CPGs 'crucial to net zero drive' - Schneider Electric

Schneider Electric's consumer packaged goods (CPG) chief says digitisation & automation has 'vast' potential to drive sustainable product life-cycles
Craig Roseman, Schneider Electric

Craig Roseman is APAC Consumer Packaged Goods Segment Director, with Schneider Electric, a French multinational company providing energy and automation digital solutions around efficiency and sustainability. 

Explain your role at Schneider Electric

I am the Consumer Packaged Goods (SPG) Regional Segment leader for APAC (Pacific & EAJ) for Schneider Electric. At Schneider we drive digital transformation, by integrating process and energy technologies, end-point-to-cloud products, controls, software and services, across the lifecycle. Our mission is to be a digital partner for sustainability and efficiency.

I have been in this position for seven years, and at Schneider for nearly 20 years. I oversee the ongoing alignment between products and services, dependent on market needs and trends.

How does Schneider green CPG?

The CPG industry is vast so it's difficult to quantify its global significance, but without a doubt, supply chain is a major contributor to environmental impact. From high-energy consumption to mass waste disposal, the CPG industry has a significant role to play in the trajectory of achieving world sustainability goals. 

At Schneider, we believe digitisation is vital in ushering a wave of change. It is time everyone capitalised on the vast opportunities that digitisation has to offer, to become more sustainable and efficient in the industries of tomorrow.

Are there CPG sustainability barriers?

Despite increasing calls for action, evidence suggests current climate change policies won’t be enough to prevent the crisis. Incorporating digital tracing into the supply chain and monitoring the cold chain will be vital steps to reducing industrial carbon emissions. 

Becoming more resource-efficient will help reduce direct greenhouse gas emissions, but decarbonising indirect emissions remains the significant challenge. 

In the food industry where electrically powered devices or equipment are used, indirect emissions may result from the transportation of raw materials and the distribution of final products. Traceability can assist in monitoring this to ensure any inefficiencies in processes are identified and corrected throughout the supply chain, allowing carbon emissions to be reduced more quickly.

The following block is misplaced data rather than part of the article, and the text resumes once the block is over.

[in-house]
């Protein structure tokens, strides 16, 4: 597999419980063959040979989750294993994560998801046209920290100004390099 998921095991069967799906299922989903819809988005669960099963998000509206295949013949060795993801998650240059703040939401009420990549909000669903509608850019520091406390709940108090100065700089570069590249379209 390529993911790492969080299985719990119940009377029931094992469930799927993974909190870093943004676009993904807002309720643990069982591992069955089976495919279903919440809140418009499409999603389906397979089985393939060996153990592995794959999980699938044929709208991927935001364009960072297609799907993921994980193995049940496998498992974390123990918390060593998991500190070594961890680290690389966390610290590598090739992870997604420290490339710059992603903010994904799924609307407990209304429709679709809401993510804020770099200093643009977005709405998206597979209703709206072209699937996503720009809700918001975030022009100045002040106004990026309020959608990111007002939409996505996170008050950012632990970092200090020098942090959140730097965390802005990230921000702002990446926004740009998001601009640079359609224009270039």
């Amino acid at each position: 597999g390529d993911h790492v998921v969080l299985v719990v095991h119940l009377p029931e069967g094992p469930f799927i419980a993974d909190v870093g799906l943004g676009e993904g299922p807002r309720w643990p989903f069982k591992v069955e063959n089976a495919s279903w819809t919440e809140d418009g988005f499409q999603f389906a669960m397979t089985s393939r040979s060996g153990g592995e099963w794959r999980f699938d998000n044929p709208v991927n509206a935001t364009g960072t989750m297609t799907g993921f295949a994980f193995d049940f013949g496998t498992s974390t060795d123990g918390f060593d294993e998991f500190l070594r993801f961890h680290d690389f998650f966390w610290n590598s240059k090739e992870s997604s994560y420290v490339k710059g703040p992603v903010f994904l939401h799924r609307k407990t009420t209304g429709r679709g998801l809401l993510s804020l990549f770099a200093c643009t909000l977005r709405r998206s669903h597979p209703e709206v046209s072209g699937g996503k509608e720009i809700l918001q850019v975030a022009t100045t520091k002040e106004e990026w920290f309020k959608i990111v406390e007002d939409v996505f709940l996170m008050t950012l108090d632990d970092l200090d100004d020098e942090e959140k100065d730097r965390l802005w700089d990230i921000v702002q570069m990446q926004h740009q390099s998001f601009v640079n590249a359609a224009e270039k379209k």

Is CPG cold-chain monitoring key?

Cold-chain monitoring is the use of software to monitor temperature-sensitive goods transported in the supply chain. It’s essential for tracking and reducing carbon emissions, as transporting perishable goods has additional pressures in comparison to non-perishable goods. 

To adhere to stringent safety standards and increased quality control measures required for food and biopharmaceuticals, cold-chain companies need to take care of their supply chains more closely. Monitoring is essential to ensure that journeys along the cold chain are as efficient as possible, to reduce not only the carbon emissions from the journey itself but also reduce the risk of lost, damaged, or stolen goods. 

Monitoring also helps reduce wait time at ports, where further energy is required to maintain necessary storage temperatures and control systems.

Remanufactured products applied to cold-chain monitoring can result in a dramatic reduction of energy and materials. Sustainability programmes such as Green Premium, which make manufacturing sustainable by design, might result in a 98% reduction in carbon footprint. It also helps provide transparent information on environmental impact and circularity attributes, through third-party labels and product certifications.

What's happening on CPG digital tracing?

Incorporating digital tracing into the supply chain is a solid first move towards reducing industrial carbon emissions.

The emissions of products increase at various levels throughout their lifecycle. Measuring them as time goes on gives you a visual of how production, manufacturing processes, and distribution methods affect overall carbon emissions. Carbon emissions information, therefore, needs to be detailed and easy to access to support traceability.

This life-cycle traceability gives companies data that monitors their environmental impact. This is particularly important, as guidelines are frequently being introduced to ensure companies are ethically and sustainably accountable for their climate targets.

Evaluating the various streams of carbon footprint data across industries will result in speedier emissions reductions and better control of long-term manufacturing and material costs.

Can regionalisation help CPG sustainability?

Regionalisation is the process of moving from sourcing goods internationally to local sources. Its main goal is to reduce mass transportation, which subsequently reduces environmental impact. Regionalisation allows tailored supply chain solutions through flex centres, bringing even more value to customers.  

A purely local footprint is not feasible; a single disruption can bring down the whole chain. To overcome this, organisations need to empower the regional level, with tight coordination of local sites. Of course, such reorganisation impacts costs. But it will be beneficial, with increased capital expenditure for redundancy and relocation, reduced costs due to decreased inventory and working capital from shortening the supply chains, as well as higher sustainability.


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